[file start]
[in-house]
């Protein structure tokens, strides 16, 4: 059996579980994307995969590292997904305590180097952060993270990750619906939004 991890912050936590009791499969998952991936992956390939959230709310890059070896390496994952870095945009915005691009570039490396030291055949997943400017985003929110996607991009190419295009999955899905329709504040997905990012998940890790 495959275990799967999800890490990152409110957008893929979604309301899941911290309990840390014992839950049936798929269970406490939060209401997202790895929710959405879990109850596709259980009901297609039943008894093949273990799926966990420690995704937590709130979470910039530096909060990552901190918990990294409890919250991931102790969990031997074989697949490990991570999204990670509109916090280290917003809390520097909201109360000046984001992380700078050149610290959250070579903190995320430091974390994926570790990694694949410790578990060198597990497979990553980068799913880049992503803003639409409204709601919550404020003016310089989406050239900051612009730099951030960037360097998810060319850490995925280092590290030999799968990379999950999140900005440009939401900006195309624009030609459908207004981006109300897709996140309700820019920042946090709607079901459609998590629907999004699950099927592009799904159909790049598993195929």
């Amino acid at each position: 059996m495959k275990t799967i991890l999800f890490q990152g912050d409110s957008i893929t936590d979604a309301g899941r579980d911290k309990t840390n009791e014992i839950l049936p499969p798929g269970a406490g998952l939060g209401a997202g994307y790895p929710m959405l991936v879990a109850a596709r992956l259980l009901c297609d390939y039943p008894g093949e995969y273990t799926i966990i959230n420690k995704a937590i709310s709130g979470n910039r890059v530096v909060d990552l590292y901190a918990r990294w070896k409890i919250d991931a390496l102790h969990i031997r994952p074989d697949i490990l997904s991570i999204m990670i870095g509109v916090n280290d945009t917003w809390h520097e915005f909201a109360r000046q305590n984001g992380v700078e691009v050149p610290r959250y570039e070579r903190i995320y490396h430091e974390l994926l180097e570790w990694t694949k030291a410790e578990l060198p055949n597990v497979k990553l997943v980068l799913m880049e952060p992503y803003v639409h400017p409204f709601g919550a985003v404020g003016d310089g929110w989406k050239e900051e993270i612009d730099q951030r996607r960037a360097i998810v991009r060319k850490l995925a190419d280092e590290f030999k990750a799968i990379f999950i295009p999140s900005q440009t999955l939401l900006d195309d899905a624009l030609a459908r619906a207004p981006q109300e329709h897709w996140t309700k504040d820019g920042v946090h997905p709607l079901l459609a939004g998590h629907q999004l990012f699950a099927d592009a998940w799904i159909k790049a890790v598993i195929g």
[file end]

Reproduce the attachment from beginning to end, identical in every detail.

[in-house]
């Protein structure tokens, strides 16, 4: 059996579980994307995969590292997904305590180097952060993270990750619906939004 991890912050936590009791499969998952991936992956390939959230709310890059070896390496994952870095945009915005691009570039490396030291055949997943400017985003929110996607991009190419295009999955899905329709504040997905990012998940890790 495959275990799967999800890490990152409110957008893929979604309301899941911290309990840390014992839950049936798929269970406490939060209401997202790895929710959405879990109850596709259980009901297609039943008894093949273990799926966990420690995704937590709130979470910039530096909060990552901190918990990294409890919250991931102790969990031997074989697949490990991570999204990670509109916090280290917003809390520097909201109360000046984001992380700078050149610290959250070579903190995320430091974390994926570790990694694949410790578990060198597990497979990553980068799913880049992503803003639409409204709601919550404020003016310089989406050239900051612009730099951030960037360097998810060319850490995925280092590290030999799968990379999950999140900005440009939401900006195309624009030609459908207004981006109300897709996140309700820019920042946090709607079901459609998590629907999004699950099927592009799904159909790049598993195929």
């Amino acid at each position: 059996m495959k275990t799967i991890l999800f890490q990152g912050d409110s957008i893929t936590d979604a309301g899941r579980d911290k309990t840390n009791e014992i839950l049936p499969p798929g269970a406490g998952l939060g209401a997202g994307y790895p929710m959405l991936v879990a109850a596709r992956l259980l009901c297609d390939y039943p008894g093949e995969y273990t799926i966990i959230n420690k995704a937590i709310s709130g979470n910039r890059v530096v909060d990552l590292y901190a918990r990294w070896k409890i919250d991931a390496l102790h969990i031997r994952p074989d697949i490990l997904s991570i999204m990670i870095g509109v916090n280290d945009t917003w809390h520097e915005f909201a109360r000046q305590n984001g992380v700078e691009v050149p610290r959250y570039e070579r903190i995320y490396h430091e974390l994926l180097e570790w990694t694949k030291a410790e578990l060198p055949n597990v497979k990553l997943v980068l799913m880049e952060p992503y803003v639409h400017p409204f709601g919550a985003v404020g003016d310089g929110w989406k050239e900051e993270i612009d730099q951030r996607r960037a360097i998810v991009r060319k850490l995925a190419d280092e590290f030999k990750a799968i990379f999950i295009p999140s900005q440009t999955l939401l900006d195309d899905a624009l030609a459908r619906a207004p981006q109300e329709h897709w996140t309700k504040d820019g920042v946090h997905p709607l079901l459609a939004g998590h629907q999004l990012f699950a099927d592009a998940w799904i159909k790049a890790v598993i195929g």